−6x −1 = 2x + 5
−8x = 6
x = −0.75
Now test one of the three intervals delimited by
these two solutions.
• x < −0.75
Try a value, say -1:
Is it true that |6(−1) + 1| ≤ |2(−1) + 5| ?
No (5 3).
Solution set is
{x ∈ R : −0.75 ≤ x ≤ 1}
36. First solve |3x + 7| = |2x −4|
3x + 7 = 2x −4
x = −11
or −(3x + 7) = 2x −4
−3x −7 = 2x −4
−5x = 3
x = −0.6
Now test one of the three intervals delimited by
these two solutions.
• x < −11
Try a value, say -12:
Is it true that |3(−12) +7| > |2(−12) −4| ?
Yes (29 > 28).
Solution set is
{x ∈ R : x < −11} ∪ {x ∈ R : x > −0.6}
37. This is true for all x ∈ R since the absolute value
is never negative, and hence always greater than
-5.
38. First solve |x −1| = |2x + 7|
x −1 = 2x + 7
x = −8
or −(x −1) = 2x + 7
−x + 1 = 2x + 7
−3x = 6
x = −2
Now test one of the three intervals delimited by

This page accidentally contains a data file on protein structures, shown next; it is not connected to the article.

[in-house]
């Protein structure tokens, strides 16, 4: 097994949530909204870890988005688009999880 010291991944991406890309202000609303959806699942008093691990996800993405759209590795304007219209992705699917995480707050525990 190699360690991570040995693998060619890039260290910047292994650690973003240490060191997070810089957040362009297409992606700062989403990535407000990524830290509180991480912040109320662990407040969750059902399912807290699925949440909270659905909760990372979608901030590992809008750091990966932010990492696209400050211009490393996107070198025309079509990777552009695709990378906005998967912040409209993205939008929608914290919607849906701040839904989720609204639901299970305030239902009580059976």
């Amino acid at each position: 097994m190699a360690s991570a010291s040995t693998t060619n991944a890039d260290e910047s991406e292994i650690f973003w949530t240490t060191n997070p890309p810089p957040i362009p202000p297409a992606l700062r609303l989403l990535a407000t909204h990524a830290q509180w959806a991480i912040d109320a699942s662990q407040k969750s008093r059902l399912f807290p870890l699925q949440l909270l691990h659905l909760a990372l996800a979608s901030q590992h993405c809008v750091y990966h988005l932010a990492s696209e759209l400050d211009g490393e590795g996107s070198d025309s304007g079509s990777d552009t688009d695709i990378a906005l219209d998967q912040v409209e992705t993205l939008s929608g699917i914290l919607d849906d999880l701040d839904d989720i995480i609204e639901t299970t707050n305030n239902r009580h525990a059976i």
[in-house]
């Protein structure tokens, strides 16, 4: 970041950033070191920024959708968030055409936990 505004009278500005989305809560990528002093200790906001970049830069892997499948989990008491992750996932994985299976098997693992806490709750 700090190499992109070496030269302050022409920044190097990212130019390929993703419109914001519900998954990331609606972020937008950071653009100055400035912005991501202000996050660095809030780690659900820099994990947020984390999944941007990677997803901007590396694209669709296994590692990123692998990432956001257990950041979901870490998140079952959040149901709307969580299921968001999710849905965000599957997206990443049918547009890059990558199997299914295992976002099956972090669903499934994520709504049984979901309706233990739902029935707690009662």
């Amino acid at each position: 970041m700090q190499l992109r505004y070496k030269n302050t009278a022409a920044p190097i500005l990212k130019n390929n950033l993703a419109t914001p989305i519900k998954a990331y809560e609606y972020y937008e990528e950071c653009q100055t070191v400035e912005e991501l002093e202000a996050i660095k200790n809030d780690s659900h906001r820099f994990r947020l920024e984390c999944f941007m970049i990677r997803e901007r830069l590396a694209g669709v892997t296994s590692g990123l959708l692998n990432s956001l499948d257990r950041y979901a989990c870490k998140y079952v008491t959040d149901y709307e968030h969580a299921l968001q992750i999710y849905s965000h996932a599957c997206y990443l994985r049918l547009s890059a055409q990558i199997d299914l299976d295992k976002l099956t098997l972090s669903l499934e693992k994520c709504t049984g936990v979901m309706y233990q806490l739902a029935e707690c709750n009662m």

these two solutions.
• x < −8
Try a value, say -10:
Is it true that | −10 −1| ≤ |2(−10) + 7| ?
Yes (11 ≤ 13).
Solution set is
{x ∈ R : x < −8} ∪ {x ∈ R : x > −2}
39. Distance from 11 is greater than or equal to dis-
tance from −5. 3 is equidistant, so x ≤ 3
40. First solve |3x + 7| = |7 −2x|
3x + 7 = 7 −2x
5x = 0
x = 0
or −(3x + 7) = 7 −2x
−3x −7 = 7 −2x
−x = 14
x = −14
Now test one of the three intervals delimited by
these two solutions.
• x < −14
Try a value, say -20:
Is it true that |3(−20) +7| > |7 −2(−20)| ?
Yes (53 > 47).
6
Chapter 1 Exercise 1B
Solution set is
{x ∈ R : x < −14} ∪ {x ∈ R : x > 0}
41. No solution (LHS=RHS ∀x ∈ R)